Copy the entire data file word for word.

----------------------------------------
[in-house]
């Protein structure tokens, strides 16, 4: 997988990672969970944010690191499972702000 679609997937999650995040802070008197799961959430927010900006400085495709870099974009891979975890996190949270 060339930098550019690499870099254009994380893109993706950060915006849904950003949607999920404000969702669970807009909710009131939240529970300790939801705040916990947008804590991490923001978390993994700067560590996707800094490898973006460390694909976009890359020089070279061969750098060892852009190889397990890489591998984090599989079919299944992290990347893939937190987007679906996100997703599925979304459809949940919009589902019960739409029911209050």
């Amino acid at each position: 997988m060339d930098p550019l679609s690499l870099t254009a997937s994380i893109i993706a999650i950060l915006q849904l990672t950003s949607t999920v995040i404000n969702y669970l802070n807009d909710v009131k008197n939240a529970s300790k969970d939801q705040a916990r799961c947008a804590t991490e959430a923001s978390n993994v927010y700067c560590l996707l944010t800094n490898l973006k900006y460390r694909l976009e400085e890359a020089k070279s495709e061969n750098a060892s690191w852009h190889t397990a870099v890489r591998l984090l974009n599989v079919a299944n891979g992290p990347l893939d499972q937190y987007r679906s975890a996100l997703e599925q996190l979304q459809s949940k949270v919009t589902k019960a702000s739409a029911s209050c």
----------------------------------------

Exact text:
[in-house]
């Protein structure tokens, strides 16, 4: 997988990672969970944010690191499972702000 679609997937999650995040802070008197799961959430927010900006400085495709870099974009891979975890996190949270 060339930098550019690499870099254009994380893109993706950060915006849904950003949607999920404000969702669970807009909710009131939240529970300790939801705040916990947008804590991490923001978390993994700067560590996707800094490898973006460390694909976009890359020089070279061969750098060892852009190889397990890489591998984090599989079919299944992290990347893939937190987007679906996100997703599925979304459809949940919009589902019960739409029911209050």
């Amino acid at each position: 997988m060339d930098p550019l679609s690499l870099t254009a997937s994380i893109i993706a999650i950060l915006q849904l990672t950003s949607t999920v995040i404000n969702y669970l802070n807009d909710v009131k008197n939240a529970s300790k969970d939801q705040a916990r799961c947008a804590t991490e959430a923001s978390n993994v927010y700067c560590l996707l944010t800094n490898l973006k900006y460390r694909l976009e400085e890359a020089k070279s495709e061969n750098a060892s690191w852009h190889t397990a870099v890489r591998l984090l974009n599989v079919a299944n891979g992290p990347l893939d499972q937190y987007r679906s975890a996100l997703e599925q996190l979304q459809s949940k949270v919009t589902k019960a702000s739409a029911s209050c």